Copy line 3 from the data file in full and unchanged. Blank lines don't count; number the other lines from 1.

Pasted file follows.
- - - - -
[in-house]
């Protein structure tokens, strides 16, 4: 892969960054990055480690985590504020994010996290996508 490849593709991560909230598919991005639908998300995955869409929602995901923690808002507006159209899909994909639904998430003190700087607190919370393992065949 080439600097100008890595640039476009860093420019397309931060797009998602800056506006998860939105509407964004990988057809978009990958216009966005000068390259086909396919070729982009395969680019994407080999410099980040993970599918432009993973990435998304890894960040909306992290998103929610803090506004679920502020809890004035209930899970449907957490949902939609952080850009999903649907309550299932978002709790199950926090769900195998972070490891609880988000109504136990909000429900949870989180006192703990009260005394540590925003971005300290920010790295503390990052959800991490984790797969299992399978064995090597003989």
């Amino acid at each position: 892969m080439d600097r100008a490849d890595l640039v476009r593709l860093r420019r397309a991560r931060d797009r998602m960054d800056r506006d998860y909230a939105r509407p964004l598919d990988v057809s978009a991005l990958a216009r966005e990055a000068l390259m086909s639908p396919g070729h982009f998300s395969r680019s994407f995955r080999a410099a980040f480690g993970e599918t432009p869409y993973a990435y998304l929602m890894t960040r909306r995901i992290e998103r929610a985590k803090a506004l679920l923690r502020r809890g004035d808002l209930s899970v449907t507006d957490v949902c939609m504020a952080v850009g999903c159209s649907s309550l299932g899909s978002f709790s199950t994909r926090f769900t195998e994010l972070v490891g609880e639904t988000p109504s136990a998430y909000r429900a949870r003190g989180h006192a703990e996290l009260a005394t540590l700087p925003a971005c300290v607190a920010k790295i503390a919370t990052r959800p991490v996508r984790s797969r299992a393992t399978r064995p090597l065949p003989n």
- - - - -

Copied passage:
């Amino acid at each position: 892969m080439d600097r100008a490849d890595l640039v476009r593709l860093r420019r397309a991560r931060d797009r998602m960054d800056r506006d998860y909230a939105r509407p964004l598919d990988v057809s978009a991005l990958a216009r966005e990055a000068l390259m086909s639908p396919g070729h982009f998300s395969r680019s994407f995955r080999a410099a980040f480690g993970e599918t432009p869409y993973a990435y998304l929602m890894t960040r909306r995901i992290e998103r929610a985590k803090a506004l679920l923690r502020r809890g004035d808002l209930s899970v449907t507006d957490v949902c939609m504020a952080v850009g999903c159209s649907s309550l299932g899909s978002f709790s199950t994909r926090f769900t195998e994010l972070v490891g609880e639904t988000p109504s136990a998430y909000r429900a949870r003190g989180h006192a703990e996290l009260a005394t540590l700087p925003a971005c300290v607190a920010k790295i503390a919370t990052r959800p991490v996508r984790s797969r299992a393992t399978r064995p090597l065949p003989n």